Dispatches from the 2022 Vancouver Folk Music Festival: day one (Friday)
While the rest of us (ok, maybe just us) grew in size under COVID, the Vancouver Folk Music Festival slimmed itself down, losing a couple of stages, one gate, and the freestyle market outside of those gates. And that turned out to be a good thing, as many were nervous to jump back into crowded spaces despite the government go-ahead to gather without restrictions (though they did take extra precautions with backstage to ensure artist safety). This made the whole event a smoother, kinder, gentler re-entry to live music on a large scale. Four stages is plenty and easier to navigate without too much FOMO. Rain or shine is the dealio here, and despite grey skies and some refreshing raindrops, Chile’s Golosa La Orquesta brought the sun to the West Stage. Experimental sounds, frenzied guitars, octave violins, traditional accordion mixed with midi keyboards all fused together to make an undeniably danceable start to the fest.
We witnessed all this from the comfort of the beer garden, which we can tell you is still a big deal at a festival that was dry from its inception up until 2009. Folks are still talking about it. A much-needed cash infusion, this game changer thankfully hasn’t brought the debauchery that some feared, though they could use a few more umbrellas for those long hot days if we are to avoid making lobsters of tender west coast flesh. The rain (if you can call it that) thankfully did not last, leaving only cool breezes in its wake. Don’t let the weatherman discourage you, as a tiny sprinkle in the morning will just leave everything a little fresher as the day heats up.
Housewife. Photo by Reid Jamieson and Carolyn Mill.Over at the East Stage, things took a decidedly indie turn with the award-winning duo Housewife (formerly Moscow Apartment). Just out of their teens, queer singer-songwriters Brighid Fry and Pascale Padilla rocked out with a Liz Phair meets Pavement vibe, infectious pop rock with a side order of angst. Brighid told us how she first came to the fest as a baby — and with any luck will finish as an elder. They capped off their set with their new single, “Patrick Bateman” and reminded us that they had some pink t-shirts to match that tune if you, like many, have moved past collecting music in its physical form. Kids still gotta eat, so get thee to the merch tent!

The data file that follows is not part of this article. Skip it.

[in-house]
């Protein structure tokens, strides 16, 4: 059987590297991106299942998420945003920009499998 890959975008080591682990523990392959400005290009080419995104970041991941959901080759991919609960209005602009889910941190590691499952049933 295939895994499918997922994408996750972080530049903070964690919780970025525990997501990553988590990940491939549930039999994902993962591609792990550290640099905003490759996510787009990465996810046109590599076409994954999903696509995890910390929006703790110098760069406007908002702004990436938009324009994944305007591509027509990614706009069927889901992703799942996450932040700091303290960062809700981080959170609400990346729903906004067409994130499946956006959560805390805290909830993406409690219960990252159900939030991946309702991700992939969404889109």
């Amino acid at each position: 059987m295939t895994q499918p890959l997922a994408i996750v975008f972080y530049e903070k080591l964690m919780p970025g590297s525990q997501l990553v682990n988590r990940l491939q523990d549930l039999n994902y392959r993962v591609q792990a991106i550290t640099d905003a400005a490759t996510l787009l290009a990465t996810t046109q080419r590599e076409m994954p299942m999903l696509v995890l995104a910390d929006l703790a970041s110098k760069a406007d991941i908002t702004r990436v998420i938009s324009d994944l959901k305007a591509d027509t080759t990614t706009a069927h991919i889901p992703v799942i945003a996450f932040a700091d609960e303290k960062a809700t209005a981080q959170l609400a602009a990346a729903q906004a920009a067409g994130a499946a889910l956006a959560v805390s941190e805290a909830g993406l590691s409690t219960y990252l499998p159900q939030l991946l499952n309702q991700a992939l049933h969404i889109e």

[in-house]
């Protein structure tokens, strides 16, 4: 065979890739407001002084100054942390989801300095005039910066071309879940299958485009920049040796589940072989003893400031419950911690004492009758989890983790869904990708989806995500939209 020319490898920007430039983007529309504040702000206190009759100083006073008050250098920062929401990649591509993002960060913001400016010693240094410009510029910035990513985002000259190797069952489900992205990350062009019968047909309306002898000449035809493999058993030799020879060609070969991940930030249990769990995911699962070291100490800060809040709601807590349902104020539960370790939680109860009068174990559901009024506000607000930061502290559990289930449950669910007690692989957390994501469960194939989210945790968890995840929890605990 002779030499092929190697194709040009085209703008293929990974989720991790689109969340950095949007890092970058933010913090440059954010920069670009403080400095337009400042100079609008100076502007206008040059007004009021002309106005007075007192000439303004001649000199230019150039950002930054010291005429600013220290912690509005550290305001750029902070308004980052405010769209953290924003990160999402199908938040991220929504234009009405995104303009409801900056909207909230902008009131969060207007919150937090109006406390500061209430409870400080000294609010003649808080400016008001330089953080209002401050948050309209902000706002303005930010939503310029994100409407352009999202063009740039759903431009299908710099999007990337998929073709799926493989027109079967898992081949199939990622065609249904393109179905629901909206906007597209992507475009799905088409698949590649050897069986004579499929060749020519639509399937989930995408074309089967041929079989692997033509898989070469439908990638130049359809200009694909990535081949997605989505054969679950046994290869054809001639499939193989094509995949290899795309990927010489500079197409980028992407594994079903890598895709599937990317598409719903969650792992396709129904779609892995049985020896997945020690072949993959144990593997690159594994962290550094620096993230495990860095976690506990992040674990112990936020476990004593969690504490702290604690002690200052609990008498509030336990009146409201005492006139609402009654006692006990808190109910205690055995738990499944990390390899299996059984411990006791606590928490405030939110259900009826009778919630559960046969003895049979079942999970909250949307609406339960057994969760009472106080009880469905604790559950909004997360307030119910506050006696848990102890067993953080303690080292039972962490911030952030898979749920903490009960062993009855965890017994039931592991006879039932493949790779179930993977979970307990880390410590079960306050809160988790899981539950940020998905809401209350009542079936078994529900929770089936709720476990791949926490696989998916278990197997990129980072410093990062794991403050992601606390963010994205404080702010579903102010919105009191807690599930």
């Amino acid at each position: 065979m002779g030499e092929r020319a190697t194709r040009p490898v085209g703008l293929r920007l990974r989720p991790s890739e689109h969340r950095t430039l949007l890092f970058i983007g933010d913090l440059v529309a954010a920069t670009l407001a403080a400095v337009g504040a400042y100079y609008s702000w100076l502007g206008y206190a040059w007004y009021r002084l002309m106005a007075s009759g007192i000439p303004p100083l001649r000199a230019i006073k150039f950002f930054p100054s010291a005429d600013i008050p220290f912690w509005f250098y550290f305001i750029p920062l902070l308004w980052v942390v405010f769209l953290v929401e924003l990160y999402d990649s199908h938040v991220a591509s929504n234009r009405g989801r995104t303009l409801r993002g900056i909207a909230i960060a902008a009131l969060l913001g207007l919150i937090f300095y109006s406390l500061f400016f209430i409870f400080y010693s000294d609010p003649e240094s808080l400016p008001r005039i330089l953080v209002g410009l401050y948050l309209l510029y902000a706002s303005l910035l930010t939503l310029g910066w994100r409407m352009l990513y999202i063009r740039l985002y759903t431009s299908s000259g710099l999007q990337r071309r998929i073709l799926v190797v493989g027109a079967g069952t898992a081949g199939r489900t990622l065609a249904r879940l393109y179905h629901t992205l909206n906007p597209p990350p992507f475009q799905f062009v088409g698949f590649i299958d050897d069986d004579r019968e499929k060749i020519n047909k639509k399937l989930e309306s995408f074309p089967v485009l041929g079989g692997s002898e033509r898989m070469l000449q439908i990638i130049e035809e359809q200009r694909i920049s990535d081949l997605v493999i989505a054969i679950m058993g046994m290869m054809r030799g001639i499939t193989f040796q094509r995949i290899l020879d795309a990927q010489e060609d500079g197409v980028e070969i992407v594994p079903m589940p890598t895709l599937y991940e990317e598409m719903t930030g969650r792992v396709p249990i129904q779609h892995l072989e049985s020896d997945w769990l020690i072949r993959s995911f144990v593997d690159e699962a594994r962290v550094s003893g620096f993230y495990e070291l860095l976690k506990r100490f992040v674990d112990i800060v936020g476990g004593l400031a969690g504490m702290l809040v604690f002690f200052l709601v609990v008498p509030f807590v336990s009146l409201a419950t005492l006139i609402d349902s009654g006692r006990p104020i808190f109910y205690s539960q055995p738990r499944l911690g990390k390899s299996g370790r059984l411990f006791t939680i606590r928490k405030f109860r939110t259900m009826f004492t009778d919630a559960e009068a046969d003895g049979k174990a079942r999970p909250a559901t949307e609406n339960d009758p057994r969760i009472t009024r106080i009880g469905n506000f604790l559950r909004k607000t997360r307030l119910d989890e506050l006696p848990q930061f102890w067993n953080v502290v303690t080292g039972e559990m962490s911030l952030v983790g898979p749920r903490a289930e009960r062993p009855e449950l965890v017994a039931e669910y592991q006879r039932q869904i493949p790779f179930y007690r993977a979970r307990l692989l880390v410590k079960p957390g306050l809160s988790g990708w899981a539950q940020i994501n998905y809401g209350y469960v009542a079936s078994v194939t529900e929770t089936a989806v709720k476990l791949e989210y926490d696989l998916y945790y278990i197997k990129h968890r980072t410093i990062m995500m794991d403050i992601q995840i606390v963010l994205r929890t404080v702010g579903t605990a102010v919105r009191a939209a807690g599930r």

We bumped into Vancouver art rocker Ford Pier at side stage, looking dapper as ever. When asked what he was looking forward to this weekend he chose Korea’s SINNOI, and was particularly keen to see Jung-seok Lee on the traditional string instrument geomungo. Combining ancient Korean vocal styles with electronics and jazz, they create something completely new in the process. Singer Bora Kim founded the band with Lee Won-sool on double bass, incorporating sound artist Godam for something truly unique. The name Sinnoi is a variation on sinawi, the word that refers to the oldest traditional shaman music. We expect to hear more from these talented artists.
Back on the main stage, Newfoundland folk duo Quote the Raven charmed the tie-dyed pants off the audience with their tweener set of precious harmonies and tender tunes. They even managed a sing-along with their sweet song “Golden Hour,” written in a snow storm, they say — not something too many Vancouver artists can boast.
Speaking of winter, Winnipeg’s The Bros. Landreth then provided a chill groove, giving this ex-Toronto gal shades of Pete Elkas…and that’s a good thing! Next up was Robben Ford with a guitar-heavy blues set. He attempted a handful of jokes that were admittedly less well received than the tunes.
A Friday night highlight was certainly East Vancouver’s own Frazey Ford. Performing on both keyboard and guitar, she was accompanied by the multi-talented textile artist Caroline Ballhorn on background vocals, and also a gaggle of locals known as the Kingsgate Choir flanking both sides of the stage. She gave a shout out to her mama, who was in attendance, for the voice. And as usual, her outfit really could have done the show all on its own.
To cap a perfect first night of folk fest, we watched the international treasure Taj Mahal. Mahal has done much to reshape the definition and scope of blues music over the course of his more than 50-year career by fusing it with non-traditional forms, including sounds from the Caribbean, Africa, India, and the South Pacific. Pretty much everyone we spoke to was looking forward to this musical treat, and he had us all in the palm of his flat-picking hand within mere minutes. Given that he turned 80 this year, folks knew not to take this multi-talented showman for granted. It was a true pleasure to experience this level of entertainment after two years without our beloved fest, and a joyous end to the first day. Looking forward to tomorrow’s magical lineup!